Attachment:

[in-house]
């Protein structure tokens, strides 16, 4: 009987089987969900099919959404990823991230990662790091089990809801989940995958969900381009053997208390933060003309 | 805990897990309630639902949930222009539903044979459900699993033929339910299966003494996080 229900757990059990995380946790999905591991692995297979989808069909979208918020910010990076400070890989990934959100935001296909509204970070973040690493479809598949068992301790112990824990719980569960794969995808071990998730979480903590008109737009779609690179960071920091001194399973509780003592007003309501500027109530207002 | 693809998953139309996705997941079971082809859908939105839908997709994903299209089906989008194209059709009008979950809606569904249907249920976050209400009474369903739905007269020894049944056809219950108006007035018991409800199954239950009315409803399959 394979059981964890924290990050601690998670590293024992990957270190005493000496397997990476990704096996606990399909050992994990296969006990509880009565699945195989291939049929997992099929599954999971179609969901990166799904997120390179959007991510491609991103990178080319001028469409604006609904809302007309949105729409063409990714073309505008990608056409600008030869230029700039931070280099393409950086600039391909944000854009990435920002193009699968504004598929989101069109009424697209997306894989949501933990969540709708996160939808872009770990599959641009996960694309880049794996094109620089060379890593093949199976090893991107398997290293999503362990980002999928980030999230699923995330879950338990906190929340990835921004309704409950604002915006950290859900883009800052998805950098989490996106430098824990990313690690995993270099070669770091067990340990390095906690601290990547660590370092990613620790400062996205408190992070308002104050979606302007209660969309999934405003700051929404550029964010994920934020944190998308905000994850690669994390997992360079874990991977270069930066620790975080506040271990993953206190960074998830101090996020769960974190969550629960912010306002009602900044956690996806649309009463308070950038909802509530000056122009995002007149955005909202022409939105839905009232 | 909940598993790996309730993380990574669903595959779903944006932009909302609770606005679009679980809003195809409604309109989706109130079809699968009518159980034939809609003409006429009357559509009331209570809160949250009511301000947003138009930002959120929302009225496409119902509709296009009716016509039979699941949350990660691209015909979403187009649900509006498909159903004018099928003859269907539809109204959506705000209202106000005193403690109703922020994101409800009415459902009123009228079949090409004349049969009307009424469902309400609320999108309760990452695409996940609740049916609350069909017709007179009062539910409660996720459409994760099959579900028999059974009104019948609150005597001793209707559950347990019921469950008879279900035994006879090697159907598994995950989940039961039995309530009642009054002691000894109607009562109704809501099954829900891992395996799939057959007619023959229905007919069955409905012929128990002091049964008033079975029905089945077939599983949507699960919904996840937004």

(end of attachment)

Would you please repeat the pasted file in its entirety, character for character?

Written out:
[in-house]
């Protein structure tokens, strides 16, 4: 009987089987969900099919959404990823991230990662790091089990809801989940995958969900381009053997208390933060003309 | 805990897990309630639902949930222009539903044979459900699993033929339910299966003494996080 229900757990059990995380946790999905591991692995297979989808069909979208918020910010990076400070890989990934959100935001296909509204970070973040690493479809598949068992301790112990824990719980569960794969995808071990998730979480903590008109737009779609690179960071920091001194399973509780003592007003309501500027109530207002 | 693809998953139309996705997941079971082809859908939105839908997709994903299209089906989008194209059709009008979950809606569904249907249920976050209400009474369903739905007269020894049944056809219950108006007035018991409800199954239950009315409803399959 394979059981964890924290990050601690998670590293024992990957270190005493000496397997990476990704096996606990399909050992994990296969006990509880009565699945195989291939049929997992099929599954999971179609969901990166799904997120390179959007991510491609991103990178080319001028469409604006609904809302007309949105729409063409990714073309505008990608056409600008030869230029700039931070280099393409950086600039391909944000854009990435920002193009699968504004598929989101069109009424697209997306894989949501933990969540709708996160939808872009770990599959641009996960694309880049794996094109620089060379890593093949199976090893991107398997290293999503362990980002999928980030999230699923995330879950338990906190929340990835921004309704409950604002915006950290859900883009800052998805950098989490996106430098824990990313690690995993270099070669770091067990340990390095906690601290990547660590370092990613620790400062996205408190992070308002104050979606302007209660969309999934405003700051929404550029964010994920934020944190998308905000994850690669994390997992360079874990991977270069930066620790975080506040271990993953206190960074998830101090996020769960974190969550629960912010306002009602900044956690996806649309009463308070950038909802509530000056122009995002007149955005909202022409939105839905009232 | 909940598993790996309730993380990574669903595959779903944006932009909302609770606005679009679980809003195809409604309109989706109130079809699968009518159980034939809609003409006429009357559509009331209570809160949250009511301000947003138009930002959120929302009225496409119902509709296009009716016509039979699941949350990660691209015909979403187009649900509006498909159903004018099928003859269907539809109204959506705000209202106000005193403690109703922020994101409800009415459902009123009228079949090409004349049969009307009424469902309400609320999108309760990452695409996940609740049916609350069909017709007179009062539910409660996720459409994760099959579900028999059974009104019948609150005597001793209707559950347990019921469950008879279900035994006879090697159907598994995950989940039961039995309530009642009054002691000894109607009562109704809501099954829900891992395996799939057959007619023959229905007919069955409905012929128990002091049964008033079975029905089945077939599983949507699960919904996840937004």